Recently the whole community was thrown into sadness and grief when a pregnant woman died. Her untimely and painful death inspired a graduate of banking and finance of Valley View University, Ghana, Titilayo Emmanuel, daughter of Balogun of Kobena, Chief Julius Emmanuel, to solemnly vow to make her people proud as soon as she concludes her master’s degree, by embarking on a discussion with the government and relevant non-governmental organisations on improvement of health facilities in the area and by extension put an end to needless deaths of women with babies.
As the aforementioned death was not enough loss to the Awori community, “The death toll knell also sounded again last month in Ibeshe when a lady wanted to give birth but unfortunately died because facilities for childbirth were inadequate. There is a clinic in Ibeshe, but there are no enough facilities that will help them. In the case of the last lady, it was an emergency, because a Caesarean Section, CS, was supposed to be performed on her, but before she could travel from the village to the hospital she was referred in Lagos, she had given up the ghost. The baby also died. It is so painful,” Titilayo recounted looking mournful.
Also speaking about poor medical facilities, one of the indigenes of Kobena who is also the ward health community chairman in Ibeshe, Alhaji Sharifat Amodu, said even though they have health facility in Ibeshe where the people from Kobena come to access medical care, but it is under-equipped. He also revealed that there are some other hospitals in the other communities that made up Ori-Ade but some of them had been abandoned. “We have about eight communities under Ibeshe center. There are many hospitals there, but they are abandoned and we are pleading with government to assist us. We are pleading with government to put workers there for us,” he prayed.
However no fewer than three quarters of villagers Saturday Mirror interviewed gave the elected representatives of the area the rough side of their tongues, strongly blaming their insensitivity to plight of the masses, as the main cause of their pains. “Politicians made promises to facilitate ‘change’ and make life better before we elected them; now they have forgotten us,” a villager said. Some of the community members said that even top politicians have comfortable houses where they come to relax during weekends, “yet they turn blind and deaf to our plights,” another villager uttered.
But Baba Dumeda also holds grouse against politicians but thinks, “We need government to come to help us. We need hospital. During campaign they will come and promise us heaven and earth but after they have won they would not remember us again. We have not seen anything. They promised to give us flying boat and hospital till now, we have not seen anything.”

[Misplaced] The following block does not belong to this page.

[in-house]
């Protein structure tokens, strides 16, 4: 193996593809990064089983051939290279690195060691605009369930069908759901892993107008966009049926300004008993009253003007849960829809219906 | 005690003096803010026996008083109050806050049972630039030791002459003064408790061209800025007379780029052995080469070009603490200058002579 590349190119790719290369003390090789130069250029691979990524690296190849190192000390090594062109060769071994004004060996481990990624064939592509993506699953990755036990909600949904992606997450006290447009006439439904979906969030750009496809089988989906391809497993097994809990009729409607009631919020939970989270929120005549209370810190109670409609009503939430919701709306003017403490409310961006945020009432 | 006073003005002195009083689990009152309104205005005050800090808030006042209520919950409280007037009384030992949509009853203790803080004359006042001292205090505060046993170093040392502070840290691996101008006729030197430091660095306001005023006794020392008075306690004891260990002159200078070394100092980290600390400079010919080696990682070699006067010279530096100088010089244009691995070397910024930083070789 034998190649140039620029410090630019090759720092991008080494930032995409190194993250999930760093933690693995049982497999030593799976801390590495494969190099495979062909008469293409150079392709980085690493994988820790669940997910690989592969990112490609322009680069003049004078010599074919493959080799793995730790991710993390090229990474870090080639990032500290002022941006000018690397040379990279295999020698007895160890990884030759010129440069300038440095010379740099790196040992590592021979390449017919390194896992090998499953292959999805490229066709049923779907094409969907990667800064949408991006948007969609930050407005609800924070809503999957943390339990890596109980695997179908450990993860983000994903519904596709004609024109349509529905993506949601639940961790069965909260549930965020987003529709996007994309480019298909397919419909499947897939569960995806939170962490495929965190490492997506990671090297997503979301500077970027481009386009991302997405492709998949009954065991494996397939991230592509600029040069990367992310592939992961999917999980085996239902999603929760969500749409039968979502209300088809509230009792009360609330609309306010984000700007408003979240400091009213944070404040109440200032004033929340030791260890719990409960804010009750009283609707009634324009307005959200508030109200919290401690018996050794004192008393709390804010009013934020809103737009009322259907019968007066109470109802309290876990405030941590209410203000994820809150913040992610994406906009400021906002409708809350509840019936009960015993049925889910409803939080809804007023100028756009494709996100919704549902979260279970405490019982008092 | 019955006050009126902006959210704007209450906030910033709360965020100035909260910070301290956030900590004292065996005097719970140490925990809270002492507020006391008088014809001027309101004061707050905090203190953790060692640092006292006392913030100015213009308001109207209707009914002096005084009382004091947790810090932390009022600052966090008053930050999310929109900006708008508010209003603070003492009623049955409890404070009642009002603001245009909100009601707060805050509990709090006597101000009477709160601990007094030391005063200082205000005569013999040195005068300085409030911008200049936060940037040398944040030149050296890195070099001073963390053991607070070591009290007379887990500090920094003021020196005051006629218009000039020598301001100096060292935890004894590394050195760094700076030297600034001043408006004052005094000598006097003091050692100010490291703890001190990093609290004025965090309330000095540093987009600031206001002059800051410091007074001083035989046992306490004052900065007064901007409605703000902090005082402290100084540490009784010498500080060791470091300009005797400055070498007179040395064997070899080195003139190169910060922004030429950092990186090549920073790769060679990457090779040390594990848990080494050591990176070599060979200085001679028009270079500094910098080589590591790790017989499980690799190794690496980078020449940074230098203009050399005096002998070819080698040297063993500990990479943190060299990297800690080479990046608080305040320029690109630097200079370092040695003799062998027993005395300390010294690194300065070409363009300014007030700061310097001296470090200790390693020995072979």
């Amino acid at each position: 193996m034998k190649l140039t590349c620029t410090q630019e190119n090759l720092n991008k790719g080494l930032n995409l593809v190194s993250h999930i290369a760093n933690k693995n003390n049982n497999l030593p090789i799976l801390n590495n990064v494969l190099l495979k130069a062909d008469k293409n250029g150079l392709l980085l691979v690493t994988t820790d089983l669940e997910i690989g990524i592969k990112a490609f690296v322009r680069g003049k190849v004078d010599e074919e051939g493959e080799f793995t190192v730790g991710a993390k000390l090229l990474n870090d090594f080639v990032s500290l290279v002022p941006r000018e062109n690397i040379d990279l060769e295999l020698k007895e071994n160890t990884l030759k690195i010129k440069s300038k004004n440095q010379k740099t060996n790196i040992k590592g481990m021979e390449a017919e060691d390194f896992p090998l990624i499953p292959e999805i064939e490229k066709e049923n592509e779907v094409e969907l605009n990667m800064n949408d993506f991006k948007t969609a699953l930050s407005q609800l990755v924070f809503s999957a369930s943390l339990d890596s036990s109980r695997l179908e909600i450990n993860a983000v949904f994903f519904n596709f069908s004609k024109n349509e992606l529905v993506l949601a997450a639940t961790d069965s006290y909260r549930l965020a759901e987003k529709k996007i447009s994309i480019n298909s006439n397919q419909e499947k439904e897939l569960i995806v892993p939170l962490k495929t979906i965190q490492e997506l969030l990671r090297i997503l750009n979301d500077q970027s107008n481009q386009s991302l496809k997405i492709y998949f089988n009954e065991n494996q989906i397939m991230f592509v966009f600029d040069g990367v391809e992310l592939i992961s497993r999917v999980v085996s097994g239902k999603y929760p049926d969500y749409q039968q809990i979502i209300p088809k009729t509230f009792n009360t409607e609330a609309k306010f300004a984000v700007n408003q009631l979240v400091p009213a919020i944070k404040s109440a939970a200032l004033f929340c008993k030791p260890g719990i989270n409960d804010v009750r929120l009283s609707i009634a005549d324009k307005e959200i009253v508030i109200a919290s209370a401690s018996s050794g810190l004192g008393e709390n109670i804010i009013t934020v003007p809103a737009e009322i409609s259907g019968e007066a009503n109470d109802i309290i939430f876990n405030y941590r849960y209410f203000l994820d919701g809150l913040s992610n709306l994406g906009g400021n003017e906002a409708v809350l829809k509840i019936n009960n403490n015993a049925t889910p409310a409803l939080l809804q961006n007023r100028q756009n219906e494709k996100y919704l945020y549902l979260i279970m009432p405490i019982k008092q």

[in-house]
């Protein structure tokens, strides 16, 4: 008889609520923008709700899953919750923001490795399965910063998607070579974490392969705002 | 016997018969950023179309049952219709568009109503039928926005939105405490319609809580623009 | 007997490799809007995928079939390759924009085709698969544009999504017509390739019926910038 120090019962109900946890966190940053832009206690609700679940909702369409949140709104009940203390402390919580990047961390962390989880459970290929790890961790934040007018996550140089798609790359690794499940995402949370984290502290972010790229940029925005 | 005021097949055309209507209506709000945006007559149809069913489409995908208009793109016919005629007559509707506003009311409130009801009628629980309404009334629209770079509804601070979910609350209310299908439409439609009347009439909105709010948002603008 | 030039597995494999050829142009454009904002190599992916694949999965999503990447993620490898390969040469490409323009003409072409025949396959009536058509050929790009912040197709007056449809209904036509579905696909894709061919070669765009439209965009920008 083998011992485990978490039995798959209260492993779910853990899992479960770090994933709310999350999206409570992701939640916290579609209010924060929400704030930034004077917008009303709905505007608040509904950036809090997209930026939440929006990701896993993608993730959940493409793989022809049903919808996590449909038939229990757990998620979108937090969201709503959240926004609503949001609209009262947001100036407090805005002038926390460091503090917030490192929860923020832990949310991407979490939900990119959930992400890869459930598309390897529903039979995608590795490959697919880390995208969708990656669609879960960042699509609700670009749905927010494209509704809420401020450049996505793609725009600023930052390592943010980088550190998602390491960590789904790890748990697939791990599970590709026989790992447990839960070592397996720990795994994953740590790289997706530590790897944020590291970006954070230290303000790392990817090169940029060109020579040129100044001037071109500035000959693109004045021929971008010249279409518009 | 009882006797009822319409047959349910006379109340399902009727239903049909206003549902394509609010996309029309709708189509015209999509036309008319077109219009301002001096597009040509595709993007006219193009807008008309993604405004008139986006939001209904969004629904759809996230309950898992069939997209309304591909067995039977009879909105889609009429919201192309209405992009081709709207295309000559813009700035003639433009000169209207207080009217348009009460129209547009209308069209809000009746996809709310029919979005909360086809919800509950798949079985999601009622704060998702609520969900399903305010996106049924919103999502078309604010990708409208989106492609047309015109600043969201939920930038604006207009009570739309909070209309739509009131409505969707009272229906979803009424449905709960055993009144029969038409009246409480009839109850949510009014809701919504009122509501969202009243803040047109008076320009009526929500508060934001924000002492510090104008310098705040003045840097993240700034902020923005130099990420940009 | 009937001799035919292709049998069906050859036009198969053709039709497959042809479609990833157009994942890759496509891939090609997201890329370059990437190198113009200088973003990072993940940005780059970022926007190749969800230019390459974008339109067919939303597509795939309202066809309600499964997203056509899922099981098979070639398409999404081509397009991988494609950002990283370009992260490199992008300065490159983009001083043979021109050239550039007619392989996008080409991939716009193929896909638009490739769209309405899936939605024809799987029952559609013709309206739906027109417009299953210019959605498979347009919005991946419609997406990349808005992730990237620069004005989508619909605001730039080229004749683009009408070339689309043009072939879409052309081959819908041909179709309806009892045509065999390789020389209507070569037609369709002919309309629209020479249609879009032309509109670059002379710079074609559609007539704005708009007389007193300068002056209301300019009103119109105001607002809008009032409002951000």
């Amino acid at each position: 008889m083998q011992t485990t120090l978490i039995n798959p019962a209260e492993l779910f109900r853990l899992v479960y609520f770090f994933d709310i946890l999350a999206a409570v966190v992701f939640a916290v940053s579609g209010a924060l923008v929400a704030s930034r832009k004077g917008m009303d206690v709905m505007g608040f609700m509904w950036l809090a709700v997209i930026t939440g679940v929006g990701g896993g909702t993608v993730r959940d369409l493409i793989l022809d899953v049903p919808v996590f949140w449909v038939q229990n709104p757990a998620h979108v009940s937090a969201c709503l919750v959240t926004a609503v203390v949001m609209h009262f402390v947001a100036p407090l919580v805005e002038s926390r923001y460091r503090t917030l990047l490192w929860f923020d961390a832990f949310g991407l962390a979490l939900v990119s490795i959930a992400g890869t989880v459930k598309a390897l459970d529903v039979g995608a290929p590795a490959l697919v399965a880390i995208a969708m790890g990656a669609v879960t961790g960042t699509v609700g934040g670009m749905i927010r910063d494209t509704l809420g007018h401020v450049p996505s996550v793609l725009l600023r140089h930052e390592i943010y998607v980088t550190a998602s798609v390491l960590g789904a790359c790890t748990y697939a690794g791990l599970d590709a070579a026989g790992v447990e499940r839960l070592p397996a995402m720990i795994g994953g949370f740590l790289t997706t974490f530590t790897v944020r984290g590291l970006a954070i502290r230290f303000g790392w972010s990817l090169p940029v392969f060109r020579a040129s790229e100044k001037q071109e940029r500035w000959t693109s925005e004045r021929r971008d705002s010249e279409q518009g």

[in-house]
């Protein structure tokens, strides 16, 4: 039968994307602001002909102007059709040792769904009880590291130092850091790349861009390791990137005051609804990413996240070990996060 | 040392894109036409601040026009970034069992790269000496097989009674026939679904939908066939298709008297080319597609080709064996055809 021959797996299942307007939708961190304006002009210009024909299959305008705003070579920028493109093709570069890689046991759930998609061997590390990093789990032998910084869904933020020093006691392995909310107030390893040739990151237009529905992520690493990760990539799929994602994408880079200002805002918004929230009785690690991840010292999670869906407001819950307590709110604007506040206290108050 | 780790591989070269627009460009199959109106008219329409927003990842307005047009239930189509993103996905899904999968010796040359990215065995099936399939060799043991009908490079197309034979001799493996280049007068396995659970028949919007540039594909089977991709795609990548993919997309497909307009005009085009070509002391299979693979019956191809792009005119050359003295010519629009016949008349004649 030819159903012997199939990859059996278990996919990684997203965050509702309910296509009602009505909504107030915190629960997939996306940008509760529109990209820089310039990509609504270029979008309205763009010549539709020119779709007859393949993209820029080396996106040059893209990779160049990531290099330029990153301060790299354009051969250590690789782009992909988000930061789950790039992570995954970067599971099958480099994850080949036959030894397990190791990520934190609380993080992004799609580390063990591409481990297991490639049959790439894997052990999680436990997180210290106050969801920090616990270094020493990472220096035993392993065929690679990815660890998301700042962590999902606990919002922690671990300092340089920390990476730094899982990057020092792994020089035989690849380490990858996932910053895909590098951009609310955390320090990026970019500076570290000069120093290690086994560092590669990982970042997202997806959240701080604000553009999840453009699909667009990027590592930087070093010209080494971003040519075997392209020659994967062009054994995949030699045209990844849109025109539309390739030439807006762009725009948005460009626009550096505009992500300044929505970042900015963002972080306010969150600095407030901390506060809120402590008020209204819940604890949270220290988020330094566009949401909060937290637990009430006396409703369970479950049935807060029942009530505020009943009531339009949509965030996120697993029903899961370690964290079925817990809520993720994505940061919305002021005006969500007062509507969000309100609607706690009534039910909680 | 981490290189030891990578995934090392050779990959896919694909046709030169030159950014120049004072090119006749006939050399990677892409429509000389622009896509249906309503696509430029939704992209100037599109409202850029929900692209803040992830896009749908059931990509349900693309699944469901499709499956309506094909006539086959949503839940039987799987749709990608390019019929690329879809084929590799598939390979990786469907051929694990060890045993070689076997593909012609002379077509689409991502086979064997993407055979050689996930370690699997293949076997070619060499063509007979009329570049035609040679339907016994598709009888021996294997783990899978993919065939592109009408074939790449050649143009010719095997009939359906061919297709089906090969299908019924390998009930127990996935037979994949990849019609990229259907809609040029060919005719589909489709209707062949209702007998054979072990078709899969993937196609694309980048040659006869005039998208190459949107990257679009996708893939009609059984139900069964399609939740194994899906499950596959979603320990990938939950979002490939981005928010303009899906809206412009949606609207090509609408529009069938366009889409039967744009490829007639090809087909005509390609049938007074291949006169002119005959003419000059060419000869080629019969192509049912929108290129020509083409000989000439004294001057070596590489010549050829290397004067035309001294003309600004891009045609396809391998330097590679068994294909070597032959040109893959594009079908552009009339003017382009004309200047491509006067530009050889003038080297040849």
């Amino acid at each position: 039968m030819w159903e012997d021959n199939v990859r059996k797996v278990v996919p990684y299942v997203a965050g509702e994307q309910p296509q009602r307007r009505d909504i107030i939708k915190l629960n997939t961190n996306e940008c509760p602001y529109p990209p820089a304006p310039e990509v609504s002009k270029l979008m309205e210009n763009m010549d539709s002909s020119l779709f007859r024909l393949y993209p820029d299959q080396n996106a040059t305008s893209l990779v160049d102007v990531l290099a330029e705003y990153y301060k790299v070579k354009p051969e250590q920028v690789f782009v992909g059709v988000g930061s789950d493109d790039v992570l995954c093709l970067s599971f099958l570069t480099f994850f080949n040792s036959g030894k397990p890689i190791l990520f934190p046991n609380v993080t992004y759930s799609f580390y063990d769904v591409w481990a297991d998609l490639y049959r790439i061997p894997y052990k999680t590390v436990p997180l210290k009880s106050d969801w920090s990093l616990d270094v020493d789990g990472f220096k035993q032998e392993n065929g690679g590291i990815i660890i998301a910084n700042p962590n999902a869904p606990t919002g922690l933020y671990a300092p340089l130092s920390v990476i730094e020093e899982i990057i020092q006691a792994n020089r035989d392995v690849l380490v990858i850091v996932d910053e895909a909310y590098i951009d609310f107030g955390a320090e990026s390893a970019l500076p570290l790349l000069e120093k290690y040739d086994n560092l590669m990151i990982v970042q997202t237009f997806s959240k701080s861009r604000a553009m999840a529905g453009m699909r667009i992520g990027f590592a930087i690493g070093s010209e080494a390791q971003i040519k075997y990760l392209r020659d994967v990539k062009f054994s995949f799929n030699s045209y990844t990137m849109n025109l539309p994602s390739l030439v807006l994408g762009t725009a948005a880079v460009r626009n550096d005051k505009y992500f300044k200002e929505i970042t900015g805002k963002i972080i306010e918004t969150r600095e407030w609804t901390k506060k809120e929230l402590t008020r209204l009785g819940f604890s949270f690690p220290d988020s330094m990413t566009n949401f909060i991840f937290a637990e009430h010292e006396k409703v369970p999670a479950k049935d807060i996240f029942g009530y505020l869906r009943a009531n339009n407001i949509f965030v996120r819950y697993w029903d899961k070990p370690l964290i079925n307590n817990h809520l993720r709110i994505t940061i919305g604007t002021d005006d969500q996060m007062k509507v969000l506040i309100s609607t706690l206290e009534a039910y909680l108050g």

The voice of complaint is not only that of the elderly but the youth, if the sentiment of Tope is considered. “I fetch water nine times every day before I go to school. By the time I am done every morning, I will be so tired,” the nine-year-old boy said which later discovered the water in the well looked so dirty and unhealthy, yet that is what they drink and for domestic use .
“There’s no market in the community, we used to go to Ojo and Badagry. We go down to waterside to board boat down to market. And going and coming in is about N2, 000. But we cannot afford the cost, “Mr. Tetede said. However, responding on how they cope with the market, he explained: “We do plan it and you know we used to go fishing and our women will smoke the fish and take it to market to sell and after sales they will buy food there, that’s how we have been living.
According to a programme officer at DevComs, a concerned non-governmental organisation that sensitised the world about the shambolic primary health care condition in the community and later organised a visit by a press team, Ayodele Adesaumi, he lamented on the fate and challenges of the people of Kobena community and other communities in the coastal areas. He said the people are in dire need of basic amenities especially medical healthcare. “Suppose there are complications during labour, it’s a matter of sailing to town. And then even the road from Jetty where the boat will drop her to Ori-Ade L.C.D.A, secretariat where you find health facility, is also bad. Everything is just bad for people around this area. And this same situation is what you find in eight other communities surrounded by water, that you find here,” he said.
He therefore advised the government to reduce the delay that may occur at the second level and the third level. “That is the distance between home and the facility and also the delay at the facility level. What the policy makers would be doing at this time is to try to bring health facility close to the people and not just health facility but a quality health facility where a qualitative health services are rendered,” he advised.
He insisted that Ibeshe Primary Health Care (PHC) should be upgraded to a stage whereby more health workers will man the place so that pregnant women won’t get frustrated when they get there. “Even the same thing happens at Ibeshe community where they even have the socalled. Women there don’t even access the health facility because they do not really offer quality services there. So they have to still depend on traditional birth services. That is the only alternative they have,” he averred.
Culled from: http://nationalmirroronline.net/new/back-to-the-stone-age/